From Publishers Weekly
Kindlon (coauthor of Raising Cain), a psychologist, has spent time surveying and speaking to parents and kids in an effort to understand teen-rearing today. In addition to a scientific survey (Parenting Practices at the Millennium), which focuses on issues such as whether today's teens consider themselves spoiled, how many use drugs, how many do household chores, what families have dinner together regularly, whether all or only rich kids have cell phones, etc., Kindlon also draws on anecdotal data. As a psychologist at various schools, he has listened to parents protesting the suspension of a son accused of plagiarism the parents didn't find anything wrong with taking material off the Internet. Students have told Kindlon that their parents are never home or, in some cases, when they expect a punishment, that their parents do nothing. Educators as well as parents and grandparents will effortlessly identify with many of the situations Kindlon describes. After all, particularly among the baby boomer generation with seemingly unlimited funds, as parents indulge themselves, it's fairly apparent that their children will do so as well. Kindlon offers sound, albeit brief, advice; in the chapter on life skills, for example, he urges parents to help their kids acquire interests that will hold their attention. He believes that even spending one hour a day with kids not necessarily at mealtime is helpful. While this book is handy, a better organization with chapter summaries of advice would have made it even stronger. (Aug.)Forecast: Given the author's track record with the bestselling Raising Cain, this book should perform well, especially with a 12-city author tour and national advertising campaign.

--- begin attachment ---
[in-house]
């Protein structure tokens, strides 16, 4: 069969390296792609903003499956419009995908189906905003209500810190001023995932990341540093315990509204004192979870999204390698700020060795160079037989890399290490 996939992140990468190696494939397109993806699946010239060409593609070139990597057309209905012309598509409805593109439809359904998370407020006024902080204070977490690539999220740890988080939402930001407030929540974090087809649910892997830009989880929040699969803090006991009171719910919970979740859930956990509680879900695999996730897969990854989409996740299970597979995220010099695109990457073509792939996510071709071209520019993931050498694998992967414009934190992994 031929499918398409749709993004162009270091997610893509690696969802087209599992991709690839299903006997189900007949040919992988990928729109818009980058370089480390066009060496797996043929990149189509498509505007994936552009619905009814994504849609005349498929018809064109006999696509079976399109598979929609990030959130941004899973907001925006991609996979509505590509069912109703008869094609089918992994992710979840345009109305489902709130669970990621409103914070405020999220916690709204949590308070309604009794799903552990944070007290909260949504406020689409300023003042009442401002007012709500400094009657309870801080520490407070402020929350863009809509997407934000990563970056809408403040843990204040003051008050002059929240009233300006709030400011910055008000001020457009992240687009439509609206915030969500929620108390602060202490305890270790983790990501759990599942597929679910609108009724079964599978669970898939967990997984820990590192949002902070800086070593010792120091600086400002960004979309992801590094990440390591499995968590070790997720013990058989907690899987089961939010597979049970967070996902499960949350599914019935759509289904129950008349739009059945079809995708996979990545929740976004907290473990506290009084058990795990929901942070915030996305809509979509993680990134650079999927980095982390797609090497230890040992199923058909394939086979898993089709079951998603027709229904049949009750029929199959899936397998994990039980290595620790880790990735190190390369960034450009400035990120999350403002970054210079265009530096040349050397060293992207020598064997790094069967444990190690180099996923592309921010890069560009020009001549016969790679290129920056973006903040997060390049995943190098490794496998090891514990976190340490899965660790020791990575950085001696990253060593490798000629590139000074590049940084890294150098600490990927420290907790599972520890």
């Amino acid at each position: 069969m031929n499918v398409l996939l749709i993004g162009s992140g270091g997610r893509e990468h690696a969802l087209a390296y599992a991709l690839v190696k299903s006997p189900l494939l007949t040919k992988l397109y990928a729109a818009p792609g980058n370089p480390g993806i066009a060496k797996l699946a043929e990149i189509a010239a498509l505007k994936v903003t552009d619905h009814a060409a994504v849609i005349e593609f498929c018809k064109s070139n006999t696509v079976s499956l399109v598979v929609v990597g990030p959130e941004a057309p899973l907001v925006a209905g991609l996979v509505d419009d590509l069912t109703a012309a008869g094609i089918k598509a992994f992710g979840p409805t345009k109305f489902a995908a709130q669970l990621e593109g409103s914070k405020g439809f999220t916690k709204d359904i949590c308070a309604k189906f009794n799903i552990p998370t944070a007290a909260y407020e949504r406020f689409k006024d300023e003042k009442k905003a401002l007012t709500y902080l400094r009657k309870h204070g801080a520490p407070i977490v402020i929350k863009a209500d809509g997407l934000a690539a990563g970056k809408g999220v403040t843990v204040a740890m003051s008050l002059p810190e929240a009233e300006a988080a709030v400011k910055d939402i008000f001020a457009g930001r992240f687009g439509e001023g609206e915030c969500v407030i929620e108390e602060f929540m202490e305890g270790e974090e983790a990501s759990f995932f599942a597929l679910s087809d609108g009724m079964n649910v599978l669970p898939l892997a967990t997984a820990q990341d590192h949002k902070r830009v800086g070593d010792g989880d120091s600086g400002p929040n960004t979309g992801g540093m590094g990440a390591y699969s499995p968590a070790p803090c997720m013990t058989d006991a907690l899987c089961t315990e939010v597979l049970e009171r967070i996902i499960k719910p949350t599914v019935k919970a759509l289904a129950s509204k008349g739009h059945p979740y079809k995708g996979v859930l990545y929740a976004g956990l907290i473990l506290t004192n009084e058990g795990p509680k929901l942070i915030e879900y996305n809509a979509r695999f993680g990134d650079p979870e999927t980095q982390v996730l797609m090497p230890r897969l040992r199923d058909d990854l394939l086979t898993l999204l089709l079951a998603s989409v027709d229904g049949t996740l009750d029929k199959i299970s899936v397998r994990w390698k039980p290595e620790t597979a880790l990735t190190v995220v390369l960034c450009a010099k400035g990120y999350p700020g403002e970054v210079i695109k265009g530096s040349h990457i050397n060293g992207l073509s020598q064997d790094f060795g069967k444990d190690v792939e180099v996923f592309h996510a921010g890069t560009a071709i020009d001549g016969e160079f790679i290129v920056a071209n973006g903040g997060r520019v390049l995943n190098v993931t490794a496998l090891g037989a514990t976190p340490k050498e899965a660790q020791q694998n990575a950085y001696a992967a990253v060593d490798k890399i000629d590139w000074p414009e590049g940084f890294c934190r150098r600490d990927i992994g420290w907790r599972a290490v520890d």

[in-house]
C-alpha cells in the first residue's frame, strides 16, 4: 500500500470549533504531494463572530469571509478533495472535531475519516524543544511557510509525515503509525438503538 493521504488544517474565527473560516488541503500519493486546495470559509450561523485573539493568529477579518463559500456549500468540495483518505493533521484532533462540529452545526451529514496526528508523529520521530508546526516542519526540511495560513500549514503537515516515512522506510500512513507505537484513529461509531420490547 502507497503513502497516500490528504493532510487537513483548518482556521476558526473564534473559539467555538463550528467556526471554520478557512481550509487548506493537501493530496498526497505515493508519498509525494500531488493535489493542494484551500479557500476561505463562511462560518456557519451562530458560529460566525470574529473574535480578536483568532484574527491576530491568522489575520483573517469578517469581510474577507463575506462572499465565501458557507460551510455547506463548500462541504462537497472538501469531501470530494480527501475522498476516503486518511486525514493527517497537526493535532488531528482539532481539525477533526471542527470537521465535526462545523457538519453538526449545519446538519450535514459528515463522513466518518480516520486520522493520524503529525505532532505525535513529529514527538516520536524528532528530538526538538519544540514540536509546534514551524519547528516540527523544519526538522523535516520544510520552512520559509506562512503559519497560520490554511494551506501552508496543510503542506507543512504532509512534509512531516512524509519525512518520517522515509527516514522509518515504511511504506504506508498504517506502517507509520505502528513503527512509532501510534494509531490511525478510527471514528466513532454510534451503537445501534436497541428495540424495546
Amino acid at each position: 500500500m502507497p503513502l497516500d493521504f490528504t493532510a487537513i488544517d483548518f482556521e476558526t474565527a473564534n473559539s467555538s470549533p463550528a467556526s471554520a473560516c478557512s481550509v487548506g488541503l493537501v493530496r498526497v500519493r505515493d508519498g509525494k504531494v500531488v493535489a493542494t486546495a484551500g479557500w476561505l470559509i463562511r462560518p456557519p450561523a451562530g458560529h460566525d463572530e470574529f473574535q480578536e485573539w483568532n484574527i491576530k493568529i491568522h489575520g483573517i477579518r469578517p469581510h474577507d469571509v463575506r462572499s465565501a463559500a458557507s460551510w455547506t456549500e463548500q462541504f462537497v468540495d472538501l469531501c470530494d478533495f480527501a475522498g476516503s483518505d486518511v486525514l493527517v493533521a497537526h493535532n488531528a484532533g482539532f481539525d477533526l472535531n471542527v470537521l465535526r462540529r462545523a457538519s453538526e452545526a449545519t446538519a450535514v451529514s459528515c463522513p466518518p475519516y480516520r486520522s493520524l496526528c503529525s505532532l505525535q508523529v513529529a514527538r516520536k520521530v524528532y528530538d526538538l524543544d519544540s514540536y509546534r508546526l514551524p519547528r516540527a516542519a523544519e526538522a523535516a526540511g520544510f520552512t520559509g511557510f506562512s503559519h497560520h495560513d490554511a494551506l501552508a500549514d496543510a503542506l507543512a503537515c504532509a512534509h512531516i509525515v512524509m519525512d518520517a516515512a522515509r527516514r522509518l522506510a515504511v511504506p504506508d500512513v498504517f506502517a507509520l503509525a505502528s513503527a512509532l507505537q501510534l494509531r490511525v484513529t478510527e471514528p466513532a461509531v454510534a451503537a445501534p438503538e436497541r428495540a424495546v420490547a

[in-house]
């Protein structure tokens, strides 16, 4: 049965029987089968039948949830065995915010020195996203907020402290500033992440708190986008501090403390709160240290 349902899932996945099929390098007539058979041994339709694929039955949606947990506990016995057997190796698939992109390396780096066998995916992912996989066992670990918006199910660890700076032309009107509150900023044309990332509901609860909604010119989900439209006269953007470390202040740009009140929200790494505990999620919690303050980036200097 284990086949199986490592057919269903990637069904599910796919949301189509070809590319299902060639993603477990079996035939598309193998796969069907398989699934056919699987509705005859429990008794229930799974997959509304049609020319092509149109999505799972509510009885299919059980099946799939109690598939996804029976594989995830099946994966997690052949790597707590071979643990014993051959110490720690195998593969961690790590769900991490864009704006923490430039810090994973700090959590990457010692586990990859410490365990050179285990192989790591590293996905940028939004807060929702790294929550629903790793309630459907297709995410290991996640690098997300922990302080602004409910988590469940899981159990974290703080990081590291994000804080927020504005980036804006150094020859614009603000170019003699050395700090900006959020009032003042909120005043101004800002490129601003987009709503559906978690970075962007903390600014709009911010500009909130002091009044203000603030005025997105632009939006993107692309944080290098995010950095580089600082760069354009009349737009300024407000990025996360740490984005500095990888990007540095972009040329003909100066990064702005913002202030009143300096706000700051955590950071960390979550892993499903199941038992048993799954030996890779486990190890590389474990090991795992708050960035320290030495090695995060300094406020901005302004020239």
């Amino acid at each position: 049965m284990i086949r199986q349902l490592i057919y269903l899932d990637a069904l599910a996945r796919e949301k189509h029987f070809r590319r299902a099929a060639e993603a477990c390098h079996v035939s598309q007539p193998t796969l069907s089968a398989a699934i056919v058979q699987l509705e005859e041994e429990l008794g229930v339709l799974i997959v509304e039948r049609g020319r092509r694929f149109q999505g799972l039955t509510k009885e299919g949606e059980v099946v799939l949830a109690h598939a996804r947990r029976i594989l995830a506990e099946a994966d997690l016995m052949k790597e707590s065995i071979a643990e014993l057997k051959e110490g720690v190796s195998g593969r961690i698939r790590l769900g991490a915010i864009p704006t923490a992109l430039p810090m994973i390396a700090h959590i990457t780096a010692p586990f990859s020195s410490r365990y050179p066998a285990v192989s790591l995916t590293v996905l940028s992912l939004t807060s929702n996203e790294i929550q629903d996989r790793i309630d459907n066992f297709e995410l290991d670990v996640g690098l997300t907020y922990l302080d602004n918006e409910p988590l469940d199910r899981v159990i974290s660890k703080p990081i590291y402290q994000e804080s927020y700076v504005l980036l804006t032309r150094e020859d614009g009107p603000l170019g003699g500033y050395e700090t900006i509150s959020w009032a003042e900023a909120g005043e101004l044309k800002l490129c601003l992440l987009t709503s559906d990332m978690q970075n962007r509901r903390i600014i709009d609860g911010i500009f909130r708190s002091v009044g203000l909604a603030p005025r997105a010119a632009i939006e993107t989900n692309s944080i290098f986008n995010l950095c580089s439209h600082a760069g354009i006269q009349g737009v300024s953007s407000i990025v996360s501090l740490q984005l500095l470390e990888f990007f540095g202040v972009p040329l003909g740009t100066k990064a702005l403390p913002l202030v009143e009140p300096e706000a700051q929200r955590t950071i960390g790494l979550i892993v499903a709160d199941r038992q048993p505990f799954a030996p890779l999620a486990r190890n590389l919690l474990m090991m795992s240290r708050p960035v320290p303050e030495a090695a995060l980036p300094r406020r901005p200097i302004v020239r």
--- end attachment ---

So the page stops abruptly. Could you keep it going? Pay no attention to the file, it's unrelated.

Copyright 2001 Cahners Business Information, Inc.
From Library Journal
Kindlon, coauthor of the well-received Raising Cain: Protecting the Emotional Life of Boys, here describes his experiences as a clinical therapist as well as the findings from the Parenting Practices at the Millennium study (PPM), which he conducted in spring 2000. The PPM is unusual in that it focuses on middle- and upper-class Americans, specifically those born in the last 20 years of the 20th century. Kindlon calls these kids "millennials" and finds that they "are highly competitive and prone to self-centeredness, depression, anxiety, and anger. Even when they're driven they often seem adrift." Distressing news, especially when these are the privileged few who will "have the inside track on the most influential positions in our society." But the pictures is not all gloomy; Kindlon offers sensible and compassionate advice for the well-to-do parent by effectively blending empirical evidence with anecdotal material. Sometimes, he offers easy, rather than clinical, conclusions (e.g., there is a "direct relationship between a large disposable income and drug use"), but this is a minor quibble. For large public libraries and those academic libraries that need the PPM results. Douglas C. Lord, Connecticut State Lib., Hartford
Copyright 2001 Reed Business Information, Inc.